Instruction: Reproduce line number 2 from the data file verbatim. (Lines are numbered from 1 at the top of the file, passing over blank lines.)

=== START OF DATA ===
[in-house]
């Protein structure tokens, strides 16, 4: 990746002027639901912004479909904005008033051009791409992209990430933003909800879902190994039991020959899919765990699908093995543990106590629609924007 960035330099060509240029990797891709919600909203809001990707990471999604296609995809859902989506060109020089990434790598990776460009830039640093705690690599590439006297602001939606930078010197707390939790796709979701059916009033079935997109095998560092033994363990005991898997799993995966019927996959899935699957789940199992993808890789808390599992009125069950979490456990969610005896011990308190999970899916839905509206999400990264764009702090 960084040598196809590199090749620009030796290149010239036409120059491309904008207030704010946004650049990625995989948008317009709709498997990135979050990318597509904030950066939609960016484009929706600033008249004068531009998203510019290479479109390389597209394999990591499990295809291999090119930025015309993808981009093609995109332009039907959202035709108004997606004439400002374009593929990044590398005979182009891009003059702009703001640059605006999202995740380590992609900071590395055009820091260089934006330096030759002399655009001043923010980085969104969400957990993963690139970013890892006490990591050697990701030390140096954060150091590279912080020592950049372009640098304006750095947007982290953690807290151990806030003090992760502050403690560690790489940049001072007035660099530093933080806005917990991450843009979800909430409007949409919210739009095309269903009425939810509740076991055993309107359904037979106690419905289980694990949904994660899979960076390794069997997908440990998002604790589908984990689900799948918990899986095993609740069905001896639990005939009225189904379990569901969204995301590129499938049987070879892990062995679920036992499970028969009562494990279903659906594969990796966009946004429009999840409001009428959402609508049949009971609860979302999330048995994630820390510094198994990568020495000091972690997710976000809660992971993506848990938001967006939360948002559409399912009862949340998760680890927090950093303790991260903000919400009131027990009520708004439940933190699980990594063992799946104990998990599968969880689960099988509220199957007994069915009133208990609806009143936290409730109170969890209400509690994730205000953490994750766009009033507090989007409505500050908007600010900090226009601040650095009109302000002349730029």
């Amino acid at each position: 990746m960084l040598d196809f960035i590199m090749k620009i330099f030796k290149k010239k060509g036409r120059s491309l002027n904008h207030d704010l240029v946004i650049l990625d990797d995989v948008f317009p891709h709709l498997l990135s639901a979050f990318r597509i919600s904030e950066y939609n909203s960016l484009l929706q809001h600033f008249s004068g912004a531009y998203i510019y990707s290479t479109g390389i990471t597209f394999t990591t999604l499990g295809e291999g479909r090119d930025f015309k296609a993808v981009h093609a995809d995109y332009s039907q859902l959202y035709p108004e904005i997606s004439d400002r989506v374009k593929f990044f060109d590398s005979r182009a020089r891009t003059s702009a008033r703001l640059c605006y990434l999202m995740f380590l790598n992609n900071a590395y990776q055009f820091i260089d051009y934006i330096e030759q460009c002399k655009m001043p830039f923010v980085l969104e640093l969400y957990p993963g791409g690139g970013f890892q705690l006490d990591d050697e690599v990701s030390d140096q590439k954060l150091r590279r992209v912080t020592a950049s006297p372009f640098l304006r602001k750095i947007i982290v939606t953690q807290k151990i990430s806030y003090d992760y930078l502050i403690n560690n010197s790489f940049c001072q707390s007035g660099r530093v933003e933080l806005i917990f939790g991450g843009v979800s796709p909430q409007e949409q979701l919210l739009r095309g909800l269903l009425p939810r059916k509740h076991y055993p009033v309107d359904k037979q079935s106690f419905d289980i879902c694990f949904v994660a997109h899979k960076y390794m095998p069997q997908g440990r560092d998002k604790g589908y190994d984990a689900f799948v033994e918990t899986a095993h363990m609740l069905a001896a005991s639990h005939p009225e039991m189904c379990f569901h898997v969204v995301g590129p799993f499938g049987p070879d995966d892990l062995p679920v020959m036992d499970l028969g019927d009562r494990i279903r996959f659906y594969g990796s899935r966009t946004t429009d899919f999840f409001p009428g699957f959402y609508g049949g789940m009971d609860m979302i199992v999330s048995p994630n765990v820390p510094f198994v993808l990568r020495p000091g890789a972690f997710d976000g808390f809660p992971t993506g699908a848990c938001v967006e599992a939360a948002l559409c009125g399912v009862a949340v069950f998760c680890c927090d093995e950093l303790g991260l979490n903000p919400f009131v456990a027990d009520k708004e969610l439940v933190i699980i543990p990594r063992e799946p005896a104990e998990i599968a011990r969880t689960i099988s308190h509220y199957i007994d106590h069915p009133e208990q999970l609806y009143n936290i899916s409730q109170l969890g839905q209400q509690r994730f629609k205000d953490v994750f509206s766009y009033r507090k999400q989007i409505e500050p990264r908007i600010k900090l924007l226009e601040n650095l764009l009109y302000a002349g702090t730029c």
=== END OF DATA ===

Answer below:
């Protein structure tokens, strides 16, 4: 990746002027639901912004479909904005008033051009791409992209990430933003909800879902190994039991020959899919765990699908093995543990106590629609924007 960035330099060509240029990797891709919600909203809001990707990471999604296609995809859902989506060109020089990434790598990776460009830039640093705690690599590439006297602001939606930078010197707390939790796709979701059916009033079935997109095998560092033994363990005991898997799993995966019927996959899935699957789940199992993808890789808390599992009125069950979490456990969610005896011990308190999970899916839905509206999400990264764009702090 960084040598196809590199090749620009030796290149010239036409120059491309904008207030704010946004650049990625995989948008317009709709498997990135979050990318597509904030950066939609960016484009929706600033008249004068531009998203510019290479479109390389597209394999990591499990295809291999090119930025015309993808981009093609995109332009039907959202035709108004997606004439400002374009593929990044590398005979182009891009003059702009703001640059605006999202995740380590992609900071590395055009820091260089934006330096030759002399655009001043923010980085969104969400957990993963690139970013890892006490990591050697990701030390140096954060150091590279912080020592950049372009640098304006750095947007982290953690807290151990806030003090992760502050403690560690790489940049001072007035660099530093933080806005917990991450843009979800909430409007949409919210739009095309269903009425939810509740076991055993309107359904037979106690419905289980694990949904994660899979960076390794069997997908440990998002604790589908984990689900799948918990899986095993609740069905001896639990005939009225189904379990569901969204995301590129499938049987070879892990062995679920036992499970028969009562494990279903659906594969990796966009946004429009999840409001009428959402609508049949009971609860979302999330048995994630820390510094198994990568020495000091972690997710976000809660992971993506848990938001967006939360948002559409399912009862949340998760680890927090950093303790991260903000919400009131027990009520708004439940933190699980990594063992799946104990998990599968969880689960099988509220199957007994069915009133208990609806009143936290409730109170969890209400509690994730205000953490994750766009009033507090989007409505500050908007600010900090226009601040650095009109302000002349730029």